Sanbona Wildlife Reserve, often referred to as one of the Western Cape’s best safari experiences, is currently experiencing severe drought conditions. The dictionary defines a drought as ‘a prolonged period of abnormally low rainfall, leading to a shortage of water.’

The word DROUGHT has been a hot topic of discussion across South Africa over the past few years, but what exactly causes a drought?  Changes in temperature, air circulation and weather patterns cause drought. As temperatures increase, more and more water evaporates creating more and more severe weather conditions.   Prolonged shortages in the water supply, whether through below-average rainfalls or decreases in surface water or ground water, can ensure that a drought lasts for anything from 15 days to months or years, as is the case at Sanbona.

Sanbona last experienced proper rain in 2015, when the Bellair dam overflowed. Since then, the yearly rainfall has slowly dwindled and in 2018 the lowest rainfall figures were recorded in the history of Sanbona. Light rain fell in February, June and September this year but still much less than over the surrounding areas.

AVERAGE RAINFALL


NORTHERN SECTION
Succulent Karoo


SOUTHERN SECTION
Renosterveld


DATA COLLECTED BETWEEN 2006 and 2019


164mm


270mm


RAINFALL OVER THE PAST 4 YEARS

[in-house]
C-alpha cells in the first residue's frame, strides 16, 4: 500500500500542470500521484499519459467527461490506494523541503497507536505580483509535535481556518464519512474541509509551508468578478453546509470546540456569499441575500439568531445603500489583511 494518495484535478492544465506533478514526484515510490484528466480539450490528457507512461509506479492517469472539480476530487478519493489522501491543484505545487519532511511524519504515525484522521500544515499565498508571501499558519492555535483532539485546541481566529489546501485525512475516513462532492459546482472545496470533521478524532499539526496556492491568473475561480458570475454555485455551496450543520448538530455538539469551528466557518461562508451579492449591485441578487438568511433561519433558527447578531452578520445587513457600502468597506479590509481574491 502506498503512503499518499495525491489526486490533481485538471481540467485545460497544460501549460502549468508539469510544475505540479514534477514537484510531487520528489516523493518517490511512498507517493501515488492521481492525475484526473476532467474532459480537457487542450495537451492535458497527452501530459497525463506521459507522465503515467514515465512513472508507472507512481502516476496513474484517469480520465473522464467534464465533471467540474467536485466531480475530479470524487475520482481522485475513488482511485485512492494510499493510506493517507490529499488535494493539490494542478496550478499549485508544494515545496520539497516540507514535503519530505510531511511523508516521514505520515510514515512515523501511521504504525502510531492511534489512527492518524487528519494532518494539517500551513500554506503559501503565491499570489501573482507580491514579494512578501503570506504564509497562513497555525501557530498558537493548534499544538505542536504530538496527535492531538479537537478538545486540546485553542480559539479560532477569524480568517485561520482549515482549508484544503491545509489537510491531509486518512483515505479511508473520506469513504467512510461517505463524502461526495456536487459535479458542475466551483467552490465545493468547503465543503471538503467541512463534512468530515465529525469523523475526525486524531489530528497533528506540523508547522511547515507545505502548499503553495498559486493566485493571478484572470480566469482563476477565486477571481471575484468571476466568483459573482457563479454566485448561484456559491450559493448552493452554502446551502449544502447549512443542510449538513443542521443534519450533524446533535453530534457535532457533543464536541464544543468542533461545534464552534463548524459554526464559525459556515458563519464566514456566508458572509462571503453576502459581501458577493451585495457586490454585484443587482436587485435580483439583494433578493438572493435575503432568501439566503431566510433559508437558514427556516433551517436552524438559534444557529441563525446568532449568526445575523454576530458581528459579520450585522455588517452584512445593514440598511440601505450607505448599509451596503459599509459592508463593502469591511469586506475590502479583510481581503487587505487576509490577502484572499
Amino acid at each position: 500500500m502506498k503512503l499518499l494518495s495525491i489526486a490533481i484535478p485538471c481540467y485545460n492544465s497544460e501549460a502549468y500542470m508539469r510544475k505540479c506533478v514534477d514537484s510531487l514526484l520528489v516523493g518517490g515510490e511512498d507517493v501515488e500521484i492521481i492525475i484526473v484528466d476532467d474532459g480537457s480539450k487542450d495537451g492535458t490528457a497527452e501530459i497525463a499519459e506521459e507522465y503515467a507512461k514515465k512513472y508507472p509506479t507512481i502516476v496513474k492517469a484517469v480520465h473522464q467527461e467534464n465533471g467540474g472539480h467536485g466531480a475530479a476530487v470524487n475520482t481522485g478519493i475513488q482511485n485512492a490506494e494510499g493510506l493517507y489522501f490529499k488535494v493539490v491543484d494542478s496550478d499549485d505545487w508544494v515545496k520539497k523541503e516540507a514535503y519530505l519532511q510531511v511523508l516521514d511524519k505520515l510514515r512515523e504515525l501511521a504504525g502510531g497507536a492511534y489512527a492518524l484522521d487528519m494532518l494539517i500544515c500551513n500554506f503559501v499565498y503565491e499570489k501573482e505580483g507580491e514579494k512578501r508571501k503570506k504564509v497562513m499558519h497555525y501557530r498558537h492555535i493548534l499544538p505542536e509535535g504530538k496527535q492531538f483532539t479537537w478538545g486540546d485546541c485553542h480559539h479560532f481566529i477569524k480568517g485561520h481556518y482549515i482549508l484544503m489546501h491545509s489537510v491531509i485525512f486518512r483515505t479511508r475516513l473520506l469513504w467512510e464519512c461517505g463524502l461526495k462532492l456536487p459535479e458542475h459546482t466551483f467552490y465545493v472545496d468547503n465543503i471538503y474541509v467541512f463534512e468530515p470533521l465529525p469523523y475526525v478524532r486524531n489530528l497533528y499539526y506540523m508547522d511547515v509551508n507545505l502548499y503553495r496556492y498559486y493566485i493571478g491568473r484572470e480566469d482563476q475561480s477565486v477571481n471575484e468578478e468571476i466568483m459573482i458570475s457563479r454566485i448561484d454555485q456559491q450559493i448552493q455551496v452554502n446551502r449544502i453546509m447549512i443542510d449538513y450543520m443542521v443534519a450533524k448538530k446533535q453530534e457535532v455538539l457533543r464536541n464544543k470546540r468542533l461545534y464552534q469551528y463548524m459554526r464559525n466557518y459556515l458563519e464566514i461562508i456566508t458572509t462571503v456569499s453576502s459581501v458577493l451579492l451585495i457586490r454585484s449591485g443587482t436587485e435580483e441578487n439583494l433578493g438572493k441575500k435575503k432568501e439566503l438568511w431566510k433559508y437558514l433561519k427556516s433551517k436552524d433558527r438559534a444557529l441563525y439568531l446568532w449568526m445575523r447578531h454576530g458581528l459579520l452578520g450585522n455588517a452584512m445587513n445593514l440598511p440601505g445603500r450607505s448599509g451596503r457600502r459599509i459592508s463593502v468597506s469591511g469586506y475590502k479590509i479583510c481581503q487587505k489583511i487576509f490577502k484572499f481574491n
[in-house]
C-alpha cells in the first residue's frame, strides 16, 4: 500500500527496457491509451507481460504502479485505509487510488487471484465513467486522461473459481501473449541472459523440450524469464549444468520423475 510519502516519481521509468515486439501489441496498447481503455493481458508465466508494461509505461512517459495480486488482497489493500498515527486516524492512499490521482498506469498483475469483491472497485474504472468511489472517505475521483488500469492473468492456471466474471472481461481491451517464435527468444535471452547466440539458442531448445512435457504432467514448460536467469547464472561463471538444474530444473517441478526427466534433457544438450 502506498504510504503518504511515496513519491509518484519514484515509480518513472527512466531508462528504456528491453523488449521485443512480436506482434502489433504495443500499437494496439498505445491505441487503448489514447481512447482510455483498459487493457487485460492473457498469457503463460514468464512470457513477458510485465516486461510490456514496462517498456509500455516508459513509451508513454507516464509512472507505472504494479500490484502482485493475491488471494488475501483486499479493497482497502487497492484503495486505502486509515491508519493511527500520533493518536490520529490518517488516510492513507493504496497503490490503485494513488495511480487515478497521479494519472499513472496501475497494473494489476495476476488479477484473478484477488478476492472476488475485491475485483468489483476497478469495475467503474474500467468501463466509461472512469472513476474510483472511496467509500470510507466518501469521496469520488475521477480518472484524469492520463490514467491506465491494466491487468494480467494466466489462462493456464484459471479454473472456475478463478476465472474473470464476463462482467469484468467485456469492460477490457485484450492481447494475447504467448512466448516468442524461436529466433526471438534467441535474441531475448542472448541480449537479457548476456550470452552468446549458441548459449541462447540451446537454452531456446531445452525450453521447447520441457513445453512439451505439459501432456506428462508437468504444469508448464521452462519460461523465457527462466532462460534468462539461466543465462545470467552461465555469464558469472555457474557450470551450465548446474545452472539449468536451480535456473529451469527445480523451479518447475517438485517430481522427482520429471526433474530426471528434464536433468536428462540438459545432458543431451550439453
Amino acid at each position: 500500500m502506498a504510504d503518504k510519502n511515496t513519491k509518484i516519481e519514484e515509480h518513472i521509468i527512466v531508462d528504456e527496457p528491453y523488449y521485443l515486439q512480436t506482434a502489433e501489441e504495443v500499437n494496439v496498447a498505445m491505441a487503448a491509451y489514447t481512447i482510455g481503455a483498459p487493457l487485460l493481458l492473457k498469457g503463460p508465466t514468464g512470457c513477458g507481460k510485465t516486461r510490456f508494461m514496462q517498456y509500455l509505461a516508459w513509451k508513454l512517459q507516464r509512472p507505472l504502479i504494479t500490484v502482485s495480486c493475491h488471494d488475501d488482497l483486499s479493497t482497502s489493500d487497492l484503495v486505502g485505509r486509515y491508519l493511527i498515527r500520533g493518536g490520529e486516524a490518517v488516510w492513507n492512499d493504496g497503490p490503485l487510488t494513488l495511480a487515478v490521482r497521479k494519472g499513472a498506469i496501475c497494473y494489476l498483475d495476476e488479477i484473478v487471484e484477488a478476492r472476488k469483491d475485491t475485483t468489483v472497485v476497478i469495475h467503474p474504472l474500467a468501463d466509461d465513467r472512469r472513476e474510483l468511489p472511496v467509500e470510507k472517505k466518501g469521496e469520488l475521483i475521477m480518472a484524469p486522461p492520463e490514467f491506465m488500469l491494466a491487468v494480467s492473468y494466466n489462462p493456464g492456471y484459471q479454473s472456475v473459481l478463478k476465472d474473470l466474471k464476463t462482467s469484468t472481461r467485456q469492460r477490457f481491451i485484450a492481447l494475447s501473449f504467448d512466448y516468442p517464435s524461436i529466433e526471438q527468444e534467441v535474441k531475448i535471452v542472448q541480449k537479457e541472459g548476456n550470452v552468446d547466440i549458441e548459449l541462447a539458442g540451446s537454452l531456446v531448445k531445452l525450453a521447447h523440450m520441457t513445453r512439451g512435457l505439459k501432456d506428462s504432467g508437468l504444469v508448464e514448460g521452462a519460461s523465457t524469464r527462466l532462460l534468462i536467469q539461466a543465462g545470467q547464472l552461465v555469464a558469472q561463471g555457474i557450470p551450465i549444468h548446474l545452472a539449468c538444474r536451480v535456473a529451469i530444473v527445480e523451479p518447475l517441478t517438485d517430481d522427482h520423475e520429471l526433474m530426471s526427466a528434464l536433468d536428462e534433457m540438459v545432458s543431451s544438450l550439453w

100mm


150mm


The Warmwaterberg Mountains bisect the reserve into north and south sections, creating a rain shadow effect trapping clouds mainly on one side of the mountain – ultimately creating more severe conditions.  This bisection has also created two globally recognised biodiversity hotspots or biomes.

WHAT IS A BIOME?

A biome is a large area of land that is classified according to the climate, the plants and animals that make their homes there. The biomes on Sanbona are mainly due to soil type and rainfall.

At Sanbona the two biomes are the Succulent Karoo and Fynbos biomes, with the Fynbos biome splitting further into Renosterbos, which is the predominant fynbos in the southern part of the reserve.

HOW DOES THE DROUGHT AFFECT THE PLANTS AND ANIMALS?

Succulents, with their limited storage capacity and shallow root systems – which also form a large part of the Succulent Karoo – are very successful in predictable rainfall environments, but they are highly sensitive to periodic droughts. This can cause a high turnover and fragmentation in the populations. Prolonged droughts are rare within this biome but can cause a large number of plants to die.  But, many of the plants have also adapted to dry conditions, and to save moisture retreat into a dormant state. They lose all their leaves to prevent moisture loss, but it also means that they cannot photosynthesis and grow. However, as soon as rainfall occurs [it can be as little as 10mm], it transforms them into colourful plants.  See image below: Karoo Gold or Rhigozum obovatum. Most of the time it resembles a dead bunch of twigs yet after a rainfall event they blossom into the most spectacular display of gold and green.

The animals are dependent on the plants so when the plants are dormant or dying, they then suffer too. No drought is without it’s loses and as with nature, only the strong tend to survive.

While compiling this blog, we received a very welcome surprise on the weekend of 14 December 2019. See video1 and video2 here